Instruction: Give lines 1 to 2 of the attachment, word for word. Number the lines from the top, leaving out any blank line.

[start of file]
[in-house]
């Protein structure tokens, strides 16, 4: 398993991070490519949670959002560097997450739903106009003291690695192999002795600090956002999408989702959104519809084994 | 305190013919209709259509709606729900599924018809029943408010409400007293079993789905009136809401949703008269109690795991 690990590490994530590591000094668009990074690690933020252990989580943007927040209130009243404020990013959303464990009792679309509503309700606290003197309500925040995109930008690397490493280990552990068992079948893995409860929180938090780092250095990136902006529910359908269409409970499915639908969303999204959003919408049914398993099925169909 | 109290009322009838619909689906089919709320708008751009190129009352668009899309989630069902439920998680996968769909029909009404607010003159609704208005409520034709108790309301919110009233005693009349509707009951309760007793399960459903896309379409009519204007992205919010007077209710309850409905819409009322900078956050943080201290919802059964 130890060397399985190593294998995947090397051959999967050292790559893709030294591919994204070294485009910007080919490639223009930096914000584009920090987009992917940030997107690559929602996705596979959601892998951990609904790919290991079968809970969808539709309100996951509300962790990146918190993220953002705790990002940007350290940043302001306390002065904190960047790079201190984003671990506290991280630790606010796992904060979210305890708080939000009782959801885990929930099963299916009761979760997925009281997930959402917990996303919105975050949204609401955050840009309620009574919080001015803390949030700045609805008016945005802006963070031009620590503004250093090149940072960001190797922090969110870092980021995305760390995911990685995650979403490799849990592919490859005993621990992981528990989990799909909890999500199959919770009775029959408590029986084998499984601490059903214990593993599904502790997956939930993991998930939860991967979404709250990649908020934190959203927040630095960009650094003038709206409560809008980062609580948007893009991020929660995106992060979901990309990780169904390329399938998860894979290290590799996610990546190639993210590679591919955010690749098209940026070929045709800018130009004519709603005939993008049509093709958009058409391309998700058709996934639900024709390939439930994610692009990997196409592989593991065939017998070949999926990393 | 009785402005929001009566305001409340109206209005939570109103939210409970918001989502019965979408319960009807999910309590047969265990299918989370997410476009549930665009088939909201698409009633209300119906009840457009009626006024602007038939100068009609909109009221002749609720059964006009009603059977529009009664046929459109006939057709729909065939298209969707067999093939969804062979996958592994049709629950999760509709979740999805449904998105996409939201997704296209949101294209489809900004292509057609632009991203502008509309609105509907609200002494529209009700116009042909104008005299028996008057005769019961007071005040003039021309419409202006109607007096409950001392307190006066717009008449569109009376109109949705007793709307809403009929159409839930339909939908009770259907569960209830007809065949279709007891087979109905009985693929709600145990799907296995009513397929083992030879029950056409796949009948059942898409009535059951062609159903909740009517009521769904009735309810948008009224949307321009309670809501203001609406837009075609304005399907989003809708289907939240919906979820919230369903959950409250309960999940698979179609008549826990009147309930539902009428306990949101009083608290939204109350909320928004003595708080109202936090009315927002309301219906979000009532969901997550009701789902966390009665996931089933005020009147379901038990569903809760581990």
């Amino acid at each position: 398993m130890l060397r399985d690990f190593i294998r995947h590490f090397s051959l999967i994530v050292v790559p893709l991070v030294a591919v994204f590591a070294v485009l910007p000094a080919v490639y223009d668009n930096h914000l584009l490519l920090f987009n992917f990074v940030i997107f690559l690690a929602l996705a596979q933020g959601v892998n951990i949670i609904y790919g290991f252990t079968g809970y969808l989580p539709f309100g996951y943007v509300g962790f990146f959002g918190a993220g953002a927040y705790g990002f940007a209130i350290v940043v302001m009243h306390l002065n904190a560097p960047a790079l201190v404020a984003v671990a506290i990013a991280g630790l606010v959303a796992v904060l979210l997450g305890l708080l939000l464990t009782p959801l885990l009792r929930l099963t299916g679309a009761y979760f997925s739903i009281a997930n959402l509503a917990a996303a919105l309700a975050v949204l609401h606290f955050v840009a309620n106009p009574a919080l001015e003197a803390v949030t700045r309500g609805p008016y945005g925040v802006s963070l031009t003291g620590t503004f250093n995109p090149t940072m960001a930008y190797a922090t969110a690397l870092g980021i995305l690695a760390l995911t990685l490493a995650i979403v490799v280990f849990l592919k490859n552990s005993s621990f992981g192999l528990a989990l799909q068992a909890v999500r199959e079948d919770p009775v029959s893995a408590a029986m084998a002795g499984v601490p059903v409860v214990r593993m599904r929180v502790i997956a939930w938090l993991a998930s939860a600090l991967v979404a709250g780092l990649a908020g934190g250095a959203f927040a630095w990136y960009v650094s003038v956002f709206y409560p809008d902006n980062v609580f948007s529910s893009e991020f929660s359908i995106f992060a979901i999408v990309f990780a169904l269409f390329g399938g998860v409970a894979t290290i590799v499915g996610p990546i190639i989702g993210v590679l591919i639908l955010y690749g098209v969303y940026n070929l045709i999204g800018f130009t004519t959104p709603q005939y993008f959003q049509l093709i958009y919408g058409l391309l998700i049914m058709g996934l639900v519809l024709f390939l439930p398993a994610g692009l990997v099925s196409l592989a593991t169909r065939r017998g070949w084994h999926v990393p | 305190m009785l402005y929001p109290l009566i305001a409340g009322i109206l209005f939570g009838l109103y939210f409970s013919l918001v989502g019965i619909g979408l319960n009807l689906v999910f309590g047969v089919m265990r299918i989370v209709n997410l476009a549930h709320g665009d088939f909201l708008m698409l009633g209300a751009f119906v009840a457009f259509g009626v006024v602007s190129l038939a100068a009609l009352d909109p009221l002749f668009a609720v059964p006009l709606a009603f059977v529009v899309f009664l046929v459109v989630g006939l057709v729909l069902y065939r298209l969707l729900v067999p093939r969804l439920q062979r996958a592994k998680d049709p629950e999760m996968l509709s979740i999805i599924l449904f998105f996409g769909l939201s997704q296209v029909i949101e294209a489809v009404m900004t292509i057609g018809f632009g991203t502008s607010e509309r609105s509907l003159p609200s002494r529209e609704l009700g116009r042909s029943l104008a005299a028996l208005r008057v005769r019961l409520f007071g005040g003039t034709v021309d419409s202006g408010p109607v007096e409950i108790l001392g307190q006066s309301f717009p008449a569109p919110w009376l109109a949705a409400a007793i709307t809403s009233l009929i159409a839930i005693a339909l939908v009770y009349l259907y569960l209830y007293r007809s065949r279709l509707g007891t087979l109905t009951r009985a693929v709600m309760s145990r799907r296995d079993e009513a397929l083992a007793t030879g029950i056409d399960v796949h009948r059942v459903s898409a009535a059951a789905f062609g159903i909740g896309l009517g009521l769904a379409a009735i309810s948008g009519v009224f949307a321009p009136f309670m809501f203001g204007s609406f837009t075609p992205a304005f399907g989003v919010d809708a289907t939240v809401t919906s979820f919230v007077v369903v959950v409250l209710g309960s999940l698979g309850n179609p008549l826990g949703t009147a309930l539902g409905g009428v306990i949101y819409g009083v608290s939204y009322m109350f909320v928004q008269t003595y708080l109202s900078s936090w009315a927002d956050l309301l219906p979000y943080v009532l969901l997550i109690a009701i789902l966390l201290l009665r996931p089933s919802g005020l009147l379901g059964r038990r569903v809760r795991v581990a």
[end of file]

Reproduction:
[in-house]
């Protein structure tokens, strides 16, 4: 398993991070490519949670959002560097997450739903106009003291690695192999002795600090956002999408989702959104519809084994 | 305190013919209709259509709606729900599924018809029943408010409400007293079993789905009136809401949703008269109690795991 690990590490994530590591000094668009990074690690933020252990989580943007927040209130009243404020990013959303464990009792679309509503309700606290003197309500925040995109930008690397490493280990552990068992079948893995409860929180938090780092250095990136902006529910359908269409409970499915639908969303999204959003919408049914398993099925169909 | 109290009322009838619909689906089919709320708008751009190129009352668009899309989630069902439920998680996968769909029909009404607010003159609704208005409520034709108790309301919110009233005693009349509707009951309760007793399960459903896309379409009519204007992205919010007077209710309850409905819409009322900078956050943080201290919802059964 130890060397399985190593294998995947090397051959999967050292790559893709030294591919994204070294485009910007080919490639223009930096914000584009920090987009992917940030997107690559929602996705596979959601892998951990609904790919290991079968809970969808539709309100996951509300962790990146918190993220953002705790990002940007350290940043302001306390002065904190960047790079201190984003671990506290991280630790606010796992904060979210305890708080939000009782959801885990929930099963299916009761979760997925009281997930959402917990996303919105975050949204609401955050840009309620009574919080001015803390949030700045609805008016945005802006963070031009620590503004250093090149940072960001190797922090969110870092980021995305760390995911990685995650979403490799849990592919490859005993621990992981528990989990799909909890999500199959919770009775029959408590029986084998499984601490059903214990593993599904502790997956939930993991998930939860991967979404709250990649908020934190959203927040630095960009650094003038709206409560809008980062609580948007893009991020929660995106992060979901990309990780169904390329399938998860894979290290590799996610990546190639993210590679591919955010690749098209940026070929045709800018130009004519709603005939993008049509093709958009058409391309998700058709996934639900024709390939439930994610692009990997196409592989593991065939017998070949999926990393 | 009785402005929001009566305001409340109206209005939570109103939210409970918001989502019965979408319960009807999910309590047969265990299918989370997410476009549930665009088939909201698409009633209300119906009840457009009626006024602007038939100068009609909109009221002749609720059964006009009603059977529009009664046929459109006939057709729909065939298209969707067999093939969804062979996958592994049709629950999760509709979740999805449904998105996409939201997704296209949101294209489809900004292509057609632009991203502008509309609105509907609200002494529209009700116009042909104008005299028996008057005769019961007071005040003039021309419409202006109607007096409950001392307190006066717009008449569109009376109109949705007793709307809403009929159409839930339909939908009770259907569960209830007809065949279709007891087979109905009985693929709600145990799907296995009513397929083992030879029950056409796949009948059942898409009535059951062609159903909740009517009521769904009735309810948008009224949307321009309670809501203001609406837009075609304005399907989003809708289907939240919906979820919230369903959950409250309960999940698979179609008549826990009147309930539902009428306990949101009083608290939204109350909320928004003595708080109202936090009315927002309301219906979000009532969901997550009701789902966390009665996931089933005020009147379901038990569903809760581990």